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FHS alum is NFL’s ‘Rocky Mountain Ty’

Climbing the hills of Western North Carolina, so to speak, as a first-team All-ACC lineman at Wake Forest University in Winston-Salem, Tyson Clabo is looking to scale the big mountain out west and become “Rocky Mountain Ty.”

Clabo, a former Farragut High School offensive lineman (Class of 2000), wasn’t chosen during the eight rounds of April’s NFL Draft but signed a $230,000 NFL minimum salary contract with the Denver Broncos of the American Football Conference — AFC West division — in late April.


“They (Denver) called, I think it was around the fifth-round, and they told me that they were interested in signing me and they were going to try and draft me,” said Clabo, a 6-foot-7, 345 pound 21-year-old who is currently listed as third-team tackle on the Broncos’ roster following summer mini camp.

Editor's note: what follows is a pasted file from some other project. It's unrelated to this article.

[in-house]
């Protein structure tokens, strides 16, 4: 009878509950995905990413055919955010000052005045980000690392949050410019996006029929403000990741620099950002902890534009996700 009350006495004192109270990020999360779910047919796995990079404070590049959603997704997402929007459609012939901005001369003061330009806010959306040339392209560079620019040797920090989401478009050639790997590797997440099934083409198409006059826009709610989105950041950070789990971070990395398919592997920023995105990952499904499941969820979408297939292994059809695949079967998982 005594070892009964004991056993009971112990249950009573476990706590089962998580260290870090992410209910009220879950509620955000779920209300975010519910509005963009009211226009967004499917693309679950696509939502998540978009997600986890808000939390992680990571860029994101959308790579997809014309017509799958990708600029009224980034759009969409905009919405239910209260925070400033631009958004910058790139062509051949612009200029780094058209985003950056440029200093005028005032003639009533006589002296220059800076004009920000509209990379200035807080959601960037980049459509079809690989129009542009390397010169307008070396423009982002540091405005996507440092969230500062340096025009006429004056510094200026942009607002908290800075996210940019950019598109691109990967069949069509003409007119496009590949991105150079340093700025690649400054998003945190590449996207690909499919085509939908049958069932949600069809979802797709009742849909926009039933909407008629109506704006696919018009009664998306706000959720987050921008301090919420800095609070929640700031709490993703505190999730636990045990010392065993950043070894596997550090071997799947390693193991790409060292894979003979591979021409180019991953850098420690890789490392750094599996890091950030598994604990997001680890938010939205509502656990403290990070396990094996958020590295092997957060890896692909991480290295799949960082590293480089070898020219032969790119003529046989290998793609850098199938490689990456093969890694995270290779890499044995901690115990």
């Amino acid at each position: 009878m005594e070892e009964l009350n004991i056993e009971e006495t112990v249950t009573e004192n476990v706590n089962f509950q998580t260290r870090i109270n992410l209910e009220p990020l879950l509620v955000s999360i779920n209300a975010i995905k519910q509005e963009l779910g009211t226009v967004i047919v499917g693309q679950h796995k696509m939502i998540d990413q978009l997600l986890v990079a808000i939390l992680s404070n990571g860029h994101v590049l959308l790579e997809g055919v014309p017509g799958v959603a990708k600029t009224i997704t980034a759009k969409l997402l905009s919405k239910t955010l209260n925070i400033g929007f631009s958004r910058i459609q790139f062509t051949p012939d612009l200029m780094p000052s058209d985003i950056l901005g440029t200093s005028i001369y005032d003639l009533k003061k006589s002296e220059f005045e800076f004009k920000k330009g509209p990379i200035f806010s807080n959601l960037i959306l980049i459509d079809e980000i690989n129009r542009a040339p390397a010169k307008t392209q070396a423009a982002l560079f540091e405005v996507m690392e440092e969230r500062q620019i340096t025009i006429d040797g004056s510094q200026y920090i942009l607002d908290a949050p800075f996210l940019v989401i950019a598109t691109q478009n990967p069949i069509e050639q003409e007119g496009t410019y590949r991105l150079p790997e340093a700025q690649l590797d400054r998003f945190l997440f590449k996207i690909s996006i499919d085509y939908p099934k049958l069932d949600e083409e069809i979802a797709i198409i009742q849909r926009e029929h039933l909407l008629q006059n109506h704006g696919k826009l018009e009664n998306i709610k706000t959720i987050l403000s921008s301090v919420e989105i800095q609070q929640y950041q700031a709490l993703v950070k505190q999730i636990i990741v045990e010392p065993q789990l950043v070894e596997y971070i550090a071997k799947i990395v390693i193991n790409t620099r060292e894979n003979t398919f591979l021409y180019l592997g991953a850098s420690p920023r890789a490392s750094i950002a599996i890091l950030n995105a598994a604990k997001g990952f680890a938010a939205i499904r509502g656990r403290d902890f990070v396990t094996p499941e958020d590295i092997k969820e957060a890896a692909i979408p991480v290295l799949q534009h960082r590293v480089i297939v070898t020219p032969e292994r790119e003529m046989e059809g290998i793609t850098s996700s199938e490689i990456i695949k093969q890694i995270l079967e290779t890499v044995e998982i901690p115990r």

“I expected to get drafted, I don’t understand how all that worked out, but it just didn’t work out for me that way. But I think I’m in a good place, and hopefully I can make the team and keep playing ball.”


“In mini-camp, it was just a lot of learning for myself and the other rookies,” Clabo said. “We didn’t get to compete that much, we did compete a little bit against the other, younger players. I expect that I’ll get a lot more opportunity to compete against the older veterans and those guys when camp comes around (starting July 27).”

As for major differences between college and professional football he’s already experienced, “the precision of practice is a lot higher than it is in college,” Clabo said. “We go out there in helmets, we don’t have any pads on, but it’s full speed and you have to be very precise in the way you conduct yourself ... you really have to concentrate on using your hands a lot more, and just being a professional, learning how to practice like they practice. It took a couple of days to get used to that. And everybody’s a little faster.

“I look around at all the guys, and there’s a couple of guys you just look at that are just phenomenal athletes, but the other guys I don’t think there’s much difference in the level of play,” Clabo added. “We have a lot of veterans on the team, and I think they just know more than we young guys do ... in a few years we could all be just as good.